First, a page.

Defining Inclusion and Supporting Laws
This term refers to bringing the support services to children with disabilities within their normal classroom setting. The article "Special Education Inclusion" mentions that inclusion commits to putting the child with disabilities in the regular classroom environment, so that they can benefit from being around their peers (Stout 2001). Inclusion is stated by Robert Fieldman as integration of all students, even those with the most severe disabilities, into regular classrooms and all other aspects of school and community life (2004). The success of these practices rides heavily upon the teachers and school being flexible with their instruction methods and only pulling the child out of class when necessary services cannot be given in the regular classroom. Here the students can be challenged, feel accepted and learn from the higher expectations placed on them.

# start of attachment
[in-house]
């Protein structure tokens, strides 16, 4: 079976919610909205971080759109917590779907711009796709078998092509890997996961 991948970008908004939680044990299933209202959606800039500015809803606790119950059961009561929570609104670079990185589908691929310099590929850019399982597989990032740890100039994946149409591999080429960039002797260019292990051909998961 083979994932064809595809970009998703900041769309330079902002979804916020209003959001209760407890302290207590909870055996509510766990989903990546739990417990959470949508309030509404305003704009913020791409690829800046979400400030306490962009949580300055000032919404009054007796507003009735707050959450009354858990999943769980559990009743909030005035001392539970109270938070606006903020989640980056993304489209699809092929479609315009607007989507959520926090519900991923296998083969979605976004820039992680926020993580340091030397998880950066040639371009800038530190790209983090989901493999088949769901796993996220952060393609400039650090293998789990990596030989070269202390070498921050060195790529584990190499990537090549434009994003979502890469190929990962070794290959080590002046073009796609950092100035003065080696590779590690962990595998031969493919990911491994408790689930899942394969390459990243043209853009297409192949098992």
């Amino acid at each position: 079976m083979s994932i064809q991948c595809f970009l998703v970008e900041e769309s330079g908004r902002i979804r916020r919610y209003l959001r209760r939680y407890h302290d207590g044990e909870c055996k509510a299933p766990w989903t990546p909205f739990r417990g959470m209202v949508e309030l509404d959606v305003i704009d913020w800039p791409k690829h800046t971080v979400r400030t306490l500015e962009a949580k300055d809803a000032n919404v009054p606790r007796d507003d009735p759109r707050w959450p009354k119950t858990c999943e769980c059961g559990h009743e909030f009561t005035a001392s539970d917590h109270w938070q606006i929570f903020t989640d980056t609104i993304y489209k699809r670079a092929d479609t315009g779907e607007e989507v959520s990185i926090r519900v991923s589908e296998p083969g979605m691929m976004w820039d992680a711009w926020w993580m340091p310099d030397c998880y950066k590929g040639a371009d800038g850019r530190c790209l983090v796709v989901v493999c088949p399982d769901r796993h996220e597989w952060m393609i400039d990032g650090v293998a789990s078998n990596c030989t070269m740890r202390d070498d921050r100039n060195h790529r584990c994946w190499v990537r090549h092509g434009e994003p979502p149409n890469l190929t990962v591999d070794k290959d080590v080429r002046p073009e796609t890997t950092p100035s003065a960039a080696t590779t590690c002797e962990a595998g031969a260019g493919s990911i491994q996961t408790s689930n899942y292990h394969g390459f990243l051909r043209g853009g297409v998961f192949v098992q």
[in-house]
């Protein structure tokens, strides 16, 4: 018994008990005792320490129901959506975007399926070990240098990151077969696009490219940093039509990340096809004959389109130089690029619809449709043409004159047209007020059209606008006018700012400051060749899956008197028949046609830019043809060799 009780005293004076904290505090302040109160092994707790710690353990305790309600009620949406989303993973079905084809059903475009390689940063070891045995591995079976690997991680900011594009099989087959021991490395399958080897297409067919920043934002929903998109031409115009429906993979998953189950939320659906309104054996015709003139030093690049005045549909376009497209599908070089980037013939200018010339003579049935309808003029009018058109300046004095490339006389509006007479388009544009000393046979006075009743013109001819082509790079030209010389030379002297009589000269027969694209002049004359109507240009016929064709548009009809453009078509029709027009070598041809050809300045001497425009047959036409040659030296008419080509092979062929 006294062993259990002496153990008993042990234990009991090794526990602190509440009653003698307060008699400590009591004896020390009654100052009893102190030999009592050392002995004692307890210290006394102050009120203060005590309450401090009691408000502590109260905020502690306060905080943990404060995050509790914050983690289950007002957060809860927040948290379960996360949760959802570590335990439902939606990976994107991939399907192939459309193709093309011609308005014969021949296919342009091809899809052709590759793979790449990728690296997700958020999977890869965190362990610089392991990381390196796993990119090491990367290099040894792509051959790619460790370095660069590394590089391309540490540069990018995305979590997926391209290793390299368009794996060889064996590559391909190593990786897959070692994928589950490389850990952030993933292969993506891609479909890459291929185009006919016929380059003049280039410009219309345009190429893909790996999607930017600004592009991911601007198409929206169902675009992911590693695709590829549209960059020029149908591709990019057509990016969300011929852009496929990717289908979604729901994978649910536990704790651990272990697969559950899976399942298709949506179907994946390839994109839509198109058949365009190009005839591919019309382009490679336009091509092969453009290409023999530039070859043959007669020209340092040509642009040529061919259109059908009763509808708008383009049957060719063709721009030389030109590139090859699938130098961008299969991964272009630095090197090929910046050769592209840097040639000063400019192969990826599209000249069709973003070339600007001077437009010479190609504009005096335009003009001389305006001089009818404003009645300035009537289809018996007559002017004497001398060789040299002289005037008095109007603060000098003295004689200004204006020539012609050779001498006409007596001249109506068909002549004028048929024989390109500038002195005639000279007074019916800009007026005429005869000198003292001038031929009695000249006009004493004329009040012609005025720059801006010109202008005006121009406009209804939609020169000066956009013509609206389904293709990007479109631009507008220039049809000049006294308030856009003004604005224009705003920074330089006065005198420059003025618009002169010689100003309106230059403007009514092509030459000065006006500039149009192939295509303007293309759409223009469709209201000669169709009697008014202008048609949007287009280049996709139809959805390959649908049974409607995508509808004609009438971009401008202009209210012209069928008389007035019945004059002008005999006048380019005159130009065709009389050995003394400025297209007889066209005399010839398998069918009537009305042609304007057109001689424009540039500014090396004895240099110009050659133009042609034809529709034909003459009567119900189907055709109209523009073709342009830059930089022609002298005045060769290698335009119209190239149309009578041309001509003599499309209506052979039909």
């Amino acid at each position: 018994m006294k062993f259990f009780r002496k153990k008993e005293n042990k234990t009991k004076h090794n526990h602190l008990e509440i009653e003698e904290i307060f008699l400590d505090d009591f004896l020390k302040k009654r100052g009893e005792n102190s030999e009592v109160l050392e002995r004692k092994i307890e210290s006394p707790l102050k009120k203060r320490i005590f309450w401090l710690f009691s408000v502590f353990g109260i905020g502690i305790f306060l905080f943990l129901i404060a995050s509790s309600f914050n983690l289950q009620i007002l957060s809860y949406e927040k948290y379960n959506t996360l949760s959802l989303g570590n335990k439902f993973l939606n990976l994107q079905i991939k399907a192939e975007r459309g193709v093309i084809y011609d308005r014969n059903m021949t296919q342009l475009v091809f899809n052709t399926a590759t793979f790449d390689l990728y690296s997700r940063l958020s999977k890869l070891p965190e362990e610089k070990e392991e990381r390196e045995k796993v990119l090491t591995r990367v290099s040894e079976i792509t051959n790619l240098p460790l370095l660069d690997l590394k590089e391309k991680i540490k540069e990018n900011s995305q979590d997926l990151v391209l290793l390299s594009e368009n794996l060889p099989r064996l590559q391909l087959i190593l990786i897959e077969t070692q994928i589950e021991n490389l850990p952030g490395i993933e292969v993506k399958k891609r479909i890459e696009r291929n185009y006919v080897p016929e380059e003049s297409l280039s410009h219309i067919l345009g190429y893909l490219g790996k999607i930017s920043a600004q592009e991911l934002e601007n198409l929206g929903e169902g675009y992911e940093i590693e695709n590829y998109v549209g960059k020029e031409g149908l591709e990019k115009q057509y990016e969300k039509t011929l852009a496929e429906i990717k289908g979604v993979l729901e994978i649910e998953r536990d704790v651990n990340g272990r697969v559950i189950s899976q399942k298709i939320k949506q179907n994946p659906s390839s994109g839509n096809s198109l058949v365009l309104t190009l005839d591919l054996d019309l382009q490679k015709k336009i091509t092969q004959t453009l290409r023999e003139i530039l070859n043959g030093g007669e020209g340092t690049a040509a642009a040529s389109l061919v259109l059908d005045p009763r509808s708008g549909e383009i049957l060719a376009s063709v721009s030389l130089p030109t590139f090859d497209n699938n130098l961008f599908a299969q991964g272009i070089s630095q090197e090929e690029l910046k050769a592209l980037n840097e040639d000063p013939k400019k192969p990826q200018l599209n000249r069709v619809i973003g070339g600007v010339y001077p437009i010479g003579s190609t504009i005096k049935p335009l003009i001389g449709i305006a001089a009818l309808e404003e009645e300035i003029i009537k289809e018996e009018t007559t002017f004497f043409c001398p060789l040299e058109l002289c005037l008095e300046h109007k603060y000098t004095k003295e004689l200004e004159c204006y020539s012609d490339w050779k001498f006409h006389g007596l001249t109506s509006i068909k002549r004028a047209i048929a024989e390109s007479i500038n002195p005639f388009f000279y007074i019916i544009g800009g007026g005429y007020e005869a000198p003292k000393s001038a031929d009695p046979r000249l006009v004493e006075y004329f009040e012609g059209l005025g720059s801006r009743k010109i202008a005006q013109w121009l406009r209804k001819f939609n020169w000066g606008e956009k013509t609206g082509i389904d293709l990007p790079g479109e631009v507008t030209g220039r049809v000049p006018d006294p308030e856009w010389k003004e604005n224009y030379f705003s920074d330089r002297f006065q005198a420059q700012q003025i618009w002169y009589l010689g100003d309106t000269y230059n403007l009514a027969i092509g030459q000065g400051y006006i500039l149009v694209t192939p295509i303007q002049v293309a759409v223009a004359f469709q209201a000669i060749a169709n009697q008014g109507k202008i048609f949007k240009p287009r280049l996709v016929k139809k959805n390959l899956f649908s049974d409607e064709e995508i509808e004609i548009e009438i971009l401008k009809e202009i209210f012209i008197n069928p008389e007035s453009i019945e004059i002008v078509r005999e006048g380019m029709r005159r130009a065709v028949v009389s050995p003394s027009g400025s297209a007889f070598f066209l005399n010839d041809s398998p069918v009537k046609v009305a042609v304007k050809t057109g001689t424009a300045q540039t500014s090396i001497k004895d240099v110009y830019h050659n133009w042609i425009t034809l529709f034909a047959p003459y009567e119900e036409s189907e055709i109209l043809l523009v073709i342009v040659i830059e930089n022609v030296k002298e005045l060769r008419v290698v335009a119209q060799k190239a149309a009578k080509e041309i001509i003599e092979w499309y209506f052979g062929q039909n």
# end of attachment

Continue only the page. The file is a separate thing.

To answer the question of why it is healthy for the growth of an average child, there are multiple reasons learning interactions are beneficial.
Stout then listed the findings in the study Success For All that were positive changes for the regular education students: Less fear and more awareness of human differences, growth in social cognition, improvement in belief in oneself, ability to support peers with disabilities, and caring friendships (2001). Emile Durkheim argues that "attachment and belonging are essential to human development and integrating children with disabilities into regular classrooms is desirable (Noll 2004)".
State laws that teachers need to know about is the Individuals with Disabilities Education Act (IDEA) and the Public Law 94-142, the Education for All Handicapped Children Act of 1975. IDEA requires that assessments be made for young children experiencing developmental delays. This also included the expansion of Individualized Education Plan (IEP) meetings for more experts to be involved, hence the intervention made must be backed by...